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Catawba County is thousands of miles away from Tucson, Ariz., where Rep. Gabrielle Giffords was seriously injured in a Jan. 8 shooting rampage.
But as Giffords recovers, her therapy mimics the therapy received by many Catawba County patients, who struggle every day to recover from once life-threatening conditions.
Giffords is currently undergoing treatment for her injuries at a Houston inpatient rehabilitation center, much like the rehabilitation center at Catawba Valley Medical Center in Hickory.
Dr. Jeanette Larson, a neurologist in Hickory, said traumatic brain injuries, like the one sustained by Giffords, take months of physical, occupational and recreational therapy.
Mimi Stachowski, CVMC's director of inpatient rehabilitation, said the hospital's program hasn't had a shooting victim that she knows of, but many of the same therapeutic activities are the same for patients with varying injuries. Patients require training for stability, balance, dexterity and stamina, and they can gain all those qualities at CVMC's rehabilitation facilities.
Alleged gunman Jared Loughner shot Giffords at point-blank range in the back of her skull as she spoke with constituents outside of a Tucson, Ariz., grocery store. The bullet entered through the left rear of her head and exited through the left front of her forehead.
"When a bullet goes through, you don't know what it's going to hit along the way," Larson said.
The bullet's pathway can damage many of Giffords' day-to-day functions, from seeing and speaking to maintaining the personality she had before the accident.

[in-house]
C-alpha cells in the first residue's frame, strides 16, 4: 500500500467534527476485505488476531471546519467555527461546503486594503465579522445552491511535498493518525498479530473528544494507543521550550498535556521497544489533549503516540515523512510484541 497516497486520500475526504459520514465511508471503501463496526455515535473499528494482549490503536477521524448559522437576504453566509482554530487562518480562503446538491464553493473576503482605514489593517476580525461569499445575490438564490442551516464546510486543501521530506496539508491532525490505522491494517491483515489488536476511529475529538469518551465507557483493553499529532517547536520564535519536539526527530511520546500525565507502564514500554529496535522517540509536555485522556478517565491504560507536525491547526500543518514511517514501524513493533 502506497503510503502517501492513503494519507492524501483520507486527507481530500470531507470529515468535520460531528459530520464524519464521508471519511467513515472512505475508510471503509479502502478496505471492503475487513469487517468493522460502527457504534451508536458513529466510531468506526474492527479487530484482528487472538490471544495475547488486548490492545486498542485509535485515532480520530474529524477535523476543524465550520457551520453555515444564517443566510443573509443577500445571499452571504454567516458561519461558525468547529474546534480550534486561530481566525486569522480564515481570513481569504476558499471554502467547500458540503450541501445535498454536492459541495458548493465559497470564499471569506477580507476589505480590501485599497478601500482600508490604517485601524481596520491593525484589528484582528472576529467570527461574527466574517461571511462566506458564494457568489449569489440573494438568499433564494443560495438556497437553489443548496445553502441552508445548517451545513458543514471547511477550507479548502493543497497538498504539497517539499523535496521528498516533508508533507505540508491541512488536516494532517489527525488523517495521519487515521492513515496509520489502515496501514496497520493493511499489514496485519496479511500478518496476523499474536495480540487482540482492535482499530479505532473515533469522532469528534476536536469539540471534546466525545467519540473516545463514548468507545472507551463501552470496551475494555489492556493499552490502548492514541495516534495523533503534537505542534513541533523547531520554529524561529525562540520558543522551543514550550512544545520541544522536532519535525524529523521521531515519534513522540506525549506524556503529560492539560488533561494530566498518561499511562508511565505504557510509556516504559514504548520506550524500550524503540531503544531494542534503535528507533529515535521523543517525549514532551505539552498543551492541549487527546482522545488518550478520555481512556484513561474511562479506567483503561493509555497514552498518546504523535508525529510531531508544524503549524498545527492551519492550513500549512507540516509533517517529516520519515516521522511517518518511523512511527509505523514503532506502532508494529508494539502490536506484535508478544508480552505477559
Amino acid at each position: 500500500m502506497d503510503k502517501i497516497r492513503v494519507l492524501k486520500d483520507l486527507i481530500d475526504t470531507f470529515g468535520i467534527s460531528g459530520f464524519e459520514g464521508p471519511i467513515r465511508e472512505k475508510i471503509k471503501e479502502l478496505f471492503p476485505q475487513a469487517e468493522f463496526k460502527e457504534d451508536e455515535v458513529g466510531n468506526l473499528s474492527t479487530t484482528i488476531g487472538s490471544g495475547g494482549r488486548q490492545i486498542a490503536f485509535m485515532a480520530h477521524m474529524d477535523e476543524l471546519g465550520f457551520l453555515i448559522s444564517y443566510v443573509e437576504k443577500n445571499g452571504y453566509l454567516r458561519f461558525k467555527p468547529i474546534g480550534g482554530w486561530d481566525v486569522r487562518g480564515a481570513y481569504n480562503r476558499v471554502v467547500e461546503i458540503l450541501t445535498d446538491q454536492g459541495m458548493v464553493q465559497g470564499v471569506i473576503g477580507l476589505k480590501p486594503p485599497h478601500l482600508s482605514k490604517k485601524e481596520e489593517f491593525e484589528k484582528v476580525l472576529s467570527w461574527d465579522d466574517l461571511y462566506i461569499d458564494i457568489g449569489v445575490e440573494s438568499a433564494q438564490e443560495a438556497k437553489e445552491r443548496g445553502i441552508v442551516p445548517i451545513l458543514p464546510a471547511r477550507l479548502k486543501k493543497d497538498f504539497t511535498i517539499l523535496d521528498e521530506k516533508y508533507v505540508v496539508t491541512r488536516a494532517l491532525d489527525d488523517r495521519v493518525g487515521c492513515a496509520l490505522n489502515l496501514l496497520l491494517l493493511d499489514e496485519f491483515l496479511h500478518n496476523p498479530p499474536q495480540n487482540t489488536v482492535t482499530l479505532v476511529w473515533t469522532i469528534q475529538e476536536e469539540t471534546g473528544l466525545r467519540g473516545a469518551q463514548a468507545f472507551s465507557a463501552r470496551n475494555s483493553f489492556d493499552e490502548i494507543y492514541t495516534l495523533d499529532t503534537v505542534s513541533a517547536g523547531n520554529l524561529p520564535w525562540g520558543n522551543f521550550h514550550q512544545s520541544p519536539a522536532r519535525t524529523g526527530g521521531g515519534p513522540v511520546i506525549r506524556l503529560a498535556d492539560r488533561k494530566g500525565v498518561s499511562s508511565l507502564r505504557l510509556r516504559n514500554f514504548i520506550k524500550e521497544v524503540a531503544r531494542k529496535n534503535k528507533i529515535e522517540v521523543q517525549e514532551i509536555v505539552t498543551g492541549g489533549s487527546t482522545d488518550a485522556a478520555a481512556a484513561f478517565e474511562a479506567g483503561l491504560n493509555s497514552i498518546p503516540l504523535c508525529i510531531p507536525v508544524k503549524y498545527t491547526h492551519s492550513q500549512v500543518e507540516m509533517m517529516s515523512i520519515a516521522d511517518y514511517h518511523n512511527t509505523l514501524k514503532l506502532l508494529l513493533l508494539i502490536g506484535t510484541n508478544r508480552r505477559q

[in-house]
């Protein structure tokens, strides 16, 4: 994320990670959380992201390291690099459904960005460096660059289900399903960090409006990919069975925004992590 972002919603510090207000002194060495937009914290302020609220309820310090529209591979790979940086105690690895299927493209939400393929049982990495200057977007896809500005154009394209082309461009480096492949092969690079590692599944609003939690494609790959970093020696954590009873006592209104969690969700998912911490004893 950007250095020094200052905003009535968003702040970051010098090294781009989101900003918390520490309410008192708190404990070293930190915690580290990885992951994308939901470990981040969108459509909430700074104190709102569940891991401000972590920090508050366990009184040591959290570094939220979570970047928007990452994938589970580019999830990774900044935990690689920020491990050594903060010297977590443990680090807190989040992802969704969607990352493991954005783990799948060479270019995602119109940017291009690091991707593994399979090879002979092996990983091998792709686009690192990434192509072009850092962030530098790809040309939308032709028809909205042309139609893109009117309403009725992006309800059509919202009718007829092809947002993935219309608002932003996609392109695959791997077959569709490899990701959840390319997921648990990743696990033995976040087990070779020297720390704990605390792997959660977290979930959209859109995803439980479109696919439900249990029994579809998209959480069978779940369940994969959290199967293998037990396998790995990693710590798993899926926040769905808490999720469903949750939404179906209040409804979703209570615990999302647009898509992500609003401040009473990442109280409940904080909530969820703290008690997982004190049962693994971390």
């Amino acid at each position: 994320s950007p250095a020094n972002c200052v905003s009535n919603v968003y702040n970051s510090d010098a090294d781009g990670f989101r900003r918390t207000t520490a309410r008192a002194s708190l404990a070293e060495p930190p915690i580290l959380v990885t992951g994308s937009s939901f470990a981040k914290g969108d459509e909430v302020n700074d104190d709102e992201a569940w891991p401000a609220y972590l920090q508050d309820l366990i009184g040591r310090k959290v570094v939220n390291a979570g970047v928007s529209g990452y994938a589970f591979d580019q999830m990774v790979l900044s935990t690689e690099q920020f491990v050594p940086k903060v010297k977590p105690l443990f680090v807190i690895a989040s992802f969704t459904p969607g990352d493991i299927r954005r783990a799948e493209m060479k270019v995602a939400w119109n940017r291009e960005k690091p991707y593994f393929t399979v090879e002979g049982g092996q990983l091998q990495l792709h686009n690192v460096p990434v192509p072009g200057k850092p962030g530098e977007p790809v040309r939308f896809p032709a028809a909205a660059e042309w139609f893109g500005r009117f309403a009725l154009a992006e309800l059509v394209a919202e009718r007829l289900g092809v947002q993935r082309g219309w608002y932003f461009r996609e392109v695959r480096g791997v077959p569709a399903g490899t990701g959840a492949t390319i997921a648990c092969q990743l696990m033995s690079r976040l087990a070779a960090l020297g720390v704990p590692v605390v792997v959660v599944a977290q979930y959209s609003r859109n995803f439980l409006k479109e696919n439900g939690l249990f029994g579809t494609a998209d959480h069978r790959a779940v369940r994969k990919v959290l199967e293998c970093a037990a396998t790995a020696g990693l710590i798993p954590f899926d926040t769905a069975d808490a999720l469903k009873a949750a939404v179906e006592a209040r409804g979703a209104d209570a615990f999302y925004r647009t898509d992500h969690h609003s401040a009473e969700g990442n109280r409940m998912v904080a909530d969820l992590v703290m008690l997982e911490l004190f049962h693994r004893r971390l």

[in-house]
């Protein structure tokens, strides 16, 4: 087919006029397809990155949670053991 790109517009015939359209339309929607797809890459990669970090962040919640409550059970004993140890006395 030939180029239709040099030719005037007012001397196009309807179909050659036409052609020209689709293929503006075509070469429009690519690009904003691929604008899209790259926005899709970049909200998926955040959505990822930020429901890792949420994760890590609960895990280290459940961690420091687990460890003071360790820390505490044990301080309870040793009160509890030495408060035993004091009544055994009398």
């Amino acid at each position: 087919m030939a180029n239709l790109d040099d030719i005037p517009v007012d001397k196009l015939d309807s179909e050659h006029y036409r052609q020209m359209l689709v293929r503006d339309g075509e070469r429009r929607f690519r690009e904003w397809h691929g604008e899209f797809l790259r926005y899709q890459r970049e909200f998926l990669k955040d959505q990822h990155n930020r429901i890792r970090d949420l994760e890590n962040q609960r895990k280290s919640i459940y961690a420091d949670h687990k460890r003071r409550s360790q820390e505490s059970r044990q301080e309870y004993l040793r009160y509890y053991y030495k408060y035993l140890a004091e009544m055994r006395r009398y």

The brain's frontal lobe, near where the bullet exited Giffords' head, controls functions such as decision making and reasoning. That means re-learning a lot of daily activities that were once second nature.
"Patients are going to have to learn to do a lot of things," Larson said.
Therapists start with the basics, such as teaching patients how to express immediate needs and pain. They use sign language to communicate, because some patients may not have the ability to communicate verbally.
As patients learn to communicate, they meet with a neuropsychologist, who assesses every aspect of a patient's intelligence, from dexterity to the speed of information processing.
"That information can be used to guide the therapy forward," Larson said.
That point in care also gives therapists and doctors insight into other previously unknown disabilities. Larson said it's difficult to understand the extent of memory loss when patients communicate non-verbally, so a neuropsychologist's patient evaluation is an important step in determining future treatment.
CVMC offers an inpatient rehabilitation facility with 10 beds for people to receive constant treatment and therapy. Like Giffords, these people receive constant care for their injuries in a hospital setting.
Therapy activities range from simply walking from one location to another to re-learning how to speak and communicate with others.
Many of CVMC's patients suffered strokes and have difficulty walking, talking and doing other daily tasks.
Vanisha Gibson, 57, of Newton, is recovering from a stroke at CVMC's inpatient rehab center. She works with physical and occupational therapists to regain her balance by using video games and stability balls.
"I never did the (video game) Wii before," Gibson said. "So I had to learn how to do it during therapy."
Larson estimated Giffords will spend about two months in an inpatient rehab facility before undergoing outpatient care for about six months.
CVMC also offers the outpatient rehab component, which allows patients to receive treatment then return to their homes or other assisted-living facility.
Although Larson thinks Giffords will sustain some permanent injuries, she's optimistic for her recovery. She said the fact that Giffords was communicating with doctors shortly after the shooting is a good sign for her continued improvement.
Giffords had no complications from her post-shooting surgery, such as additional bleeding or pneumonia, further increasing her changes for partial recovery from her injuries.